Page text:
When Rapid City native Connor Haaland started his undergraduate work at South Dakota State University in fall 2015, law school was not part of the plan. The Rapid City Stevens graduate came to run track and cross country for the Jackrabbits and become a pharmacist.
“I quickly learned I had no passion for chemistry and biology, but I was loving Spanish,” Haaland said, recalling his first semester. He switched his majors to Spanish and global studies, took some honors courses and eventually added minors in French and economics.
This fall, he will be the only Harvard Law School student who did his undergraduate work in South Dakota. Haaland is the son of the late Mikal Haaland and of Kimberly Stephens-Knowlton of Rapid City.
After earning his bachelor’s degree in May 2019, Haaland moved to the Washington, D.C., area, first as an intern for the Cato Institute and then as a research assistant for the Mercatus Center at George Mason University. At the Cato Institute, he worked on compiling a database of American citizens wrongfully detained or deported by U.S. Immigration and Customs Enforcement. “Right now, I’m working on data privacy and policies for emerging technologies, such as drones and artificial intelligence,” Haaland said.
When he received the call that he had been accepted at Harvard Law School, Haaland said, “It was surreal, a pure adrenaline rush, like an athlete winning titles, times 10. It was one of the most incredible moments of my life.”
Finding passion for law
During his sophomore year at State, Haaland spent spring break working as a legal assistant at one of the largest family detention centers, helping monolingual people from Guatemala, Honduras and El Salvador seek asylum in the United States. “It was one of the most emotional and saddening experiences of my life,” he said, remembering the stories asylum seekers shared with him in Dilley, Texas.
However, he also saw “what the attorneys and staff can do for them, how much peace even the small amount of knowledge brought asylum seekers was really inspiring. Law is a powerful vehicle to do a lot of good and that is the most exciting thing about it for me.”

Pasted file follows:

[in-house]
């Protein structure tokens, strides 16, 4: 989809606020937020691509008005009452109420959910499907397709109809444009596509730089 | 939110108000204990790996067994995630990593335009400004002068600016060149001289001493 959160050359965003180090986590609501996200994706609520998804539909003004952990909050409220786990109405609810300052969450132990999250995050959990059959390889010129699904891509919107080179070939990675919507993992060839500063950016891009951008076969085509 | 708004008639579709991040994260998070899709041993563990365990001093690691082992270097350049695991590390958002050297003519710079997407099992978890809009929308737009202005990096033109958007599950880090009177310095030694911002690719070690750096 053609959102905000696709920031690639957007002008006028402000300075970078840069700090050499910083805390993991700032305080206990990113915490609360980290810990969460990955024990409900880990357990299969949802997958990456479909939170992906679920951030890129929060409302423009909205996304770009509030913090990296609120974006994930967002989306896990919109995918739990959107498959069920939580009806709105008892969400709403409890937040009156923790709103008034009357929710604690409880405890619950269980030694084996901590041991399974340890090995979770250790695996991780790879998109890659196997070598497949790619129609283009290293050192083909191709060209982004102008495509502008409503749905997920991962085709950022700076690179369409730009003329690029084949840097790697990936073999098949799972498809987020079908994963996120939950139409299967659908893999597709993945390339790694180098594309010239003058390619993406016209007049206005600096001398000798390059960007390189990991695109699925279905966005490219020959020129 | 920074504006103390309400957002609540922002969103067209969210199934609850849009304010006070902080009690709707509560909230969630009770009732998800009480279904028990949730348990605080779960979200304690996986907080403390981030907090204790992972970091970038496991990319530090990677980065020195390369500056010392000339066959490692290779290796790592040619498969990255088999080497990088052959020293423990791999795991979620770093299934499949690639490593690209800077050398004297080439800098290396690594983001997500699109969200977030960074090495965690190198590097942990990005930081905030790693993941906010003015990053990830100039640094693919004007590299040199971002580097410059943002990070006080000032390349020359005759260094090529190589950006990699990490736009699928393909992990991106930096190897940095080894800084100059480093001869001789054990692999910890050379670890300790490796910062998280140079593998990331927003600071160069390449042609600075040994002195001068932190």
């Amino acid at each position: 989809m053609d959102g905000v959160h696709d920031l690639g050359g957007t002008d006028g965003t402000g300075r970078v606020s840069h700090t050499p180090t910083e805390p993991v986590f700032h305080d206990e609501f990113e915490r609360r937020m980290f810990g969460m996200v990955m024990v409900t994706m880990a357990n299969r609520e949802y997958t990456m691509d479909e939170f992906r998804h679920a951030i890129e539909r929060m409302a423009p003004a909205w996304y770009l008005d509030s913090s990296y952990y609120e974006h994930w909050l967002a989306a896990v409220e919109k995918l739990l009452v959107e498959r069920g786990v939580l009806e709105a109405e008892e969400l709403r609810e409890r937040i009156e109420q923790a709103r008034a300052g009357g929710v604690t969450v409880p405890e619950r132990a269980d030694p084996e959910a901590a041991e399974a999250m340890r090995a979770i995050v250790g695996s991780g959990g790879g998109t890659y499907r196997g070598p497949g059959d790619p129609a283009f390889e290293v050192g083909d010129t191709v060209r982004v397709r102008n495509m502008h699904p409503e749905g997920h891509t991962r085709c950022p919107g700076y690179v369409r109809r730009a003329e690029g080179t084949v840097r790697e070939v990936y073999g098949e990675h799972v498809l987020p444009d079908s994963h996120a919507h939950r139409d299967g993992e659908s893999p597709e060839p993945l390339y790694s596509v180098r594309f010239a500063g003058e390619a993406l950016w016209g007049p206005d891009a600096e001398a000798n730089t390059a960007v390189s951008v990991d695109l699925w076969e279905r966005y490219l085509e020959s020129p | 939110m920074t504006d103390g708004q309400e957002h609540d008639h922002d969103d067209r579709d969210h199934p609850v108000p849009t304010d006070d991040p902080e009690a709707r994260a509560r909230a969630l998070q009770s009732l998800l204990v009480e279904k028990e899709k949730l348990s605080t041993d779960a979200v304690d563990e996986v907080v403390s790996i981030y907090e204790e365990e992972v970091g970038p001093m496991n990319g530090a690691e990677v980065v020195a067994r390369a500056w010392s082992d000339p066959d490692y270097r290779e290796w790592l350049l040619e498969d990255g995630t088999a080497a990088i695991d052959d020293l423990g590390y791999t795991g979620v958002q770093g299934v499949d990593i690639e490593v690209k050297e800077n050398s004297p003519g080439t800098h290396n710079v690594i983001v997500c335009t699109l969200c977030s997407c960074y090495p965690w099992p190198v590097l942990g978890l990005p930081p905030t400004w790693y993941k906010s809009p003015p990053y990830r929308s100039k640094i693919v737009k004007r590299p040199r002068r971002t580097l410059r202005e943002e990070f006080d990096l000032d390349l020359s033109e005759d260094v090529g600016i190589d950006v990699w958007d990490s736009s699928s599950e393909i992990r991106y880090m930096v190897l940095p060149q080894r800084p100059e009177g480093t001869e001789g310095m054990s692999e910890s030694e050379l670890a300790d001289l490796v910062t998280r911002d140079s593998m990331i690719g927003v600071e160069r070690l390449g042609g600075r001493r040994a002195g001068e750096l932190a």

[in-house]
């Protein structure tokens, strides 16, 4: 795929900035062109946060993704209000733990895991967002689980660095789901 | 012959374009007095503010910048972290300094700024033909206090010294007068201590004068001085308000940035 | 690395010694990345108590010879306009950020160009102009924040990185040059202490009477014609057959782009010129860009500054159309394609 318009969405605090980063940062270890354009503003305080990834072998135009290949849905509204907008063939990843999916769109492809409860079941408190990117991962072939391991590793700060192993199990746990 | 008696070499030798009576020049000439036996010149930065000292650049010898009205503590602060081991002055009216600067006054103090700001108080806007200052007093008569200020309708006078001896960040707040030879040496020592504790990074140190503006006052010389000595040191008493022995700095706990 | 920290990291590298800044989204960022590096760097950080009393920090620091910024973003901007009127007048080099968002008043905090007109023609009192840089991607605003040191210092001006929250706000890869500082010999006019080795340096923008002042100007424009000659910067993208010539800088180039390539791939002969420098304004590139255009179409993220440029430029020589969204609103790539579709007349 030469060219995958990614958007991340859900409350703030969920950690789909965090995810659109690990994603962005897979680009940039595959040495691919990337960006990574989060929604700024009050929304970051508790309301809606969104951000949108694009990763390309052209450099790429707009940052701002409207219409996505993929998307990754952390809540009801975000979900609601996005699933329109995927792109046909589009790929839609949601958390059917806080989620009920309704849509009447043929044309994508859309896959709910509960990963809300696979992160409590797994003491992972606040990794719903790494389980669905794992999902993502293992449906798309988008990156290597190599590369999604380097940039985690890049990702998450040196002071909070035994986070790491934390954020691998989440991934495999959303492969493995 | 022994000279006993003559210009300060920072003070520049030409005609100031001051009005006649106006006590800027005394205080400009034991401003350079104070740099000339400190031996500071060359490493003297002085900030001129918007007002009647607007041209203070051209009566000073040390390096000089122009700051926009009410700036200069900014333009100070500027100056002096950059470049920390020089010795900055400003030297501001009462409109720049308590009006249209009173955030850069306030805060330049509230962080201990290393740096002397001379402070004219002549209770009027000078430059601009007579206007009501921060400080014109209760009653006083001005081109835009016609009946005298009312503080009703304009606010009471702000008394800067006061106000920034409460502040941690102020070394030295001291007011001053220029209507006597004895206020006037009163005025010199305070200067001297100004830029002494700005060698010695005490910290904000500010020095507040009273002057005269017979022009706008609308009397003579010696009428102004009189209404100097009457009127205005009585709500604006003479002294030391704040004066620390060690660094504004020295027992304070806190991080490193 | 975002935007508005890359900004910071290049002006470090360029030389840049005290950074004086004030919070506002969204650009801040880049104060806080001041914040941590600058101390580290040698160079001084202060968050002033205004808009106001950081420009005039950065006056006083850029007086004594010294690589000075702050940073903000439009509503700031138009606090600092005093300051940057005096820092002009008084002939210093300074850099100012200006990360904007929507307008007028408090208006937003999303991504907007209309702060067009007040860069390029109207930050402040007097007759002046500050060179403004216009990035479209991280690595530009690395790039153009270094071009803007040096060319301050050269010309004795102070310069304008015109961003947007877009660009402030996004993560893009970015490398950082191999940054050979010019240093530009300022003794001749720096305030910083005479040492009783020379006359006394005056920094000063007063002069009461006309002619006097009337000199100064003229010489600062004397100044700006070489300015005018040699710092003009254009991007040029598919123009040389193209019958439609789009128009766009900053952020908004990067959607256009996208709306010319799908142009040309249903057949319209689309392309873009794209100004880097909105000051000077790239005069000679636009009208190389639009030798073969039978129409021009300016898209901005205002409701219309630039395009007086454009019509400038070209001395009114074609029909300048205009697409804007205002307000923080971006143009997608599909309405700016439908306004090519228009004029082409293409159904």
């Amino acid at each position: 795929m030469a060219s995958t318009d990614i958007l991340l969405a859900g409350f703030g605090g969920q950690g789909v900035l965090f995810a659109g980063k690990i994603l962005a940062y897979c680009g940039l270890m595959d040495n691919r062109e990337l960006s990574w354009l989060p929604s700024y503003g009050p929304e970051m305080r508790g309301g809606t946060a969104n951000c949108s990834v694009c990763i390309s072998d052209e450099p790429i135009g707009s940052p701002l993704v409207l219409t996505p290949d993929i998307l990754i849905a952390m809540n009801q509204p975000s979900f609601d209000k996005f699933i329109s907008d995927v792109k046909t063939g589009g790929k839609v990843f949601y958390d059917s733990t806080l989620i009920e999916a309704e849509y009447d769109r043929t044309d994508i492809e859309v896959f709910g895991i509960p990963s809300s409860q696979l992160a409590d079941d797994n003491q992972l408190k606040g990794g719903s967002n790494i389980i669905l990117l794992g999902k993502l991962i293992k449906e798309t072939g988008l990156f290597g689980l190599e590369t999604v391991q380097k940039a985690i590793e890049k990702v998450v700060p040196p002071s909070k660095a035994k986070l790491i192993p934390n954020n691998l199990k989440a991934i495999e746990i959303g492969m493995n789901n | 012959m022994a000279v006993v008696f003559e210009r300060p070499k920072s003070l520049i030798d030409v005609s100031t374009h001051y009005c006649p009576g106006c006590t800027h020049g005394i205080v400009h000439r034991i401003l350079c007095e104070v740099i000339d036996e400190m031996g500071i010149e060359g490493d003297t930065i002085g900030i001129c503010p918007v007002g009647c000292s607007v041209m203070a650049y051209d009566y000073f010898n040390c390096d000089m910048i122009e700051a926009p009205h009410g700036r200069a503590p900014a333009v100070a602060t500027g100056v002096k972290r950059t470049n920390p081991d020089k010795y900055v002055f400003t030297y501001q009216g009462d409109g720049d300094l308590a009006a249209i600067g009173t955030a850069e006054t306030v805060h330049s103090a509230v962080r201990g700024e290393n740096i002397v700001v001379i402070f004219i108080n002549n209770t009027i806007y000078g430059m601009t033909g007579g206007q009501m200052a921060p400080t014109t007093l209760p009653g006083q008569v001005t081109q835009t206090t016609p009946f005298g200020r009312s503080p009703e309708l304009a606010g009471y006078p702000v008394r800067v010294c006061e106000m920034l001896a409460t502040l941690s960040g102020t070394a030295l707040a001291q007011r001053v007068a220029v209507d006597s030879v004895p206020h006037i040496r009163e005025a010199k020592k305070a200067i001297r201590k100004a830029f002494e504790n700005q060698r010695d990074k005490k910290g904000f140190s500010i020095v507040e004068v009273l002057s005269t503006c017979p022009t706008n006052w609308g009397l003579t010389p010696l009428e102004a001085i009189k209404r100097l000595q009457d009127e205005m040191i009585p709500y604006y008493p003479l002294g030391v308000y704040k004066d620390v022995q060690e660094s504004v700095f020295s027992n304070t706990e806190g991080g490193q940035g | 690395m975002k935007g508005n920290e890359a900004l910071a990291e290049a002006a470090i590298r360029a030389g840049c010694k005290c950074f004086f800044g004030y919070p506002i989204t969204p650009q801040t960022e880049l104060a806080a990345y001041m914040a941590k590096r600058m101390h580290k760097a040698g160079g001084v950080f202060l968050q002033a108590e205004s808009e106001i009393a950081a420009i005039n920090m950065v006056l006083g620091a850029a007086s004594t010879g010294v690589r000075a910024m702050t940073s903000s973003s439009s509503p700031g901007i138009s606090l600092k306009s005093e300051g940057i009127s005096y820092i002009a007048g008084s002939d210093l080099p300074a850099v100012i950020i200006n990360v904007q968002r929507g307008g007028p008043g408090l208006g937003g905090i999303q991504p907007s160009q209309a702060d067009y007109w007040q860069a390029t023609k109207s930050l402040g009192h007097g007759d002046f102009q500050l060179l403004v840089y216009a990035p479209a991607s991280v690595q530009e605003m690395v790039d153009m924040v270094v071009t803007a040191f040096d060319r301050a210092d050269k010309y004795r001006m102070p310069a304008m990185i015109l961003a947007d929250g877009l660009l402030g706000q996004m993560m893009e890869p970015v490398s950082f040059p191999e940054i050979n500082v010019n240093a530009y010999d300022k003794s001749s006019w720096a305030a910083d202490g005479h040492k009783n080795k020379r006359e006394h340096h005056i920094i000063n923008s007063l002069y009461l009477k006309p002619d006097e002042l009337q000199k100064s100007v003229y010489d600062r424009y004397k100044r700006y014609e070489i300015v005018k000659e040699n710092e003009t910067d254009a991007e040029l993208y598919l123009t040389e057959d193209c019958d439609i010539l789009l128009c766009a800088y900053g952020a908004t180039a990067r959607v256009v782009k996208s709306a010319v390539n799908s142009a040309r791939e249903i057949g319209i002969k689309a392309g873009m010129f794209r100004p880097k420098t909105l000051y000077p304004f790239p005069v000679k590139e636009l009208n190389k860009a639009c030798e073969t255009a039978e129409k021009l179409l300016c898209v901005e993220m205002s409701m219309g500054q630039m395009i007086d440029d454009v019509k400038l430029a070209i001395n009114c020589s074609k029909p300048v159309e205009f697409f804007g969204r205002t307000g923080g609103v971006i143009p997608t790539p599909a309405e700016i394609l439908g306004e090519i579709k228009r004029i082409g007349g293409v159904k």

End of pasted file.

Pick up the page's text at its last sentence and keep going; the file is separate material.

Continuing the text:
That weeklong experience inspired him to set his sights on law school.
Putting in the hours
“The way the law school admission works is pretty much numbers-driven,” Haaland said. “If you do well on the LSAT and have a high GPA, you have a shot at some of the top schools.” He knew his GPA at SDSU put him in a competitive position.
“I knew I could work hard enough and was willing to put in the time to prepare for the exam,” Haaland said, estimating that he studied 500 hours over the course of a year before taking the LSAT. The more than four-hour exam has sections on reading comprehension, analytical and logical reasoning, as well as a prompted writing section.
“I got a good score, but by no means an auto-admit score,” said Haaland. However, he feels his personal statement in which he wrote about his experience with the legal system in Texas and the fact that he is from South Dakota worked in his favor. He also acknowledged the support and encouragement he received from SDSU faculty.
Garnering faculty praise
Associate professor of Spanish Christine Garst-Santos, director of the School of American and Global Studies, said, “Connor’s ability to combine his academic work with his commitment to public service has been consistently impressive and rare for an undergraduate student.”
Professor Molly Krueger Enz, who teaches French and global studies courses, said, “I am continually impressed by Connor’s work ethic and eagerness to achieve his goals regardless of the challenge.”
She recalled an honors independent study course in which Haaland wrote a research paper analyzing the disastrous impact of the 2010 earthquake in Haiti and why the country has struggled so much to recover. The paper earned him the Schultz-Werth research award, which recognizes undergraduates for their original, independent scholarly work.
Furthermore, Haaland presented his research paper in French at the Pan-Lingua Undergraduate Conference on Languages and Cultures at Minnesota State University, Mankato and then in English at SDSU’s Undergraduate Research, Scholarship and Creative Activity Day.
“Connor has made extraordinary contributions to several communities. He is resilient and has made a positive impact on the world around him, demonstrating grit in the face of adversity,” said Rebecca Bott-Knutson, dean of the Van D. and Barbara B. Fishback Honors College.
After his experience with asylum seekers in Texas, Haaland became a student leader in the Center for New Americans and American Culture, which is housed in the School of American and Global Studies. The center conducts research on issues related to immigration, provides outreach to newcomers to South Dakota and fosters intercultural understanding. As a work-study student, he created a resource bank to help humanities students find internships, fellowships and scholarships as well as a database of alumni willing to mentor students.
“In my 20 years of teaching, I have never had a student so focused on professional and career development opportunities,” Garst-Santos said.
As Haaland looks forward to this fall, he also plans to accept an invitation from the dean of admission, Kristi Jobson, to “get together and see how we can get more South Dakotans at Harvard Law School.”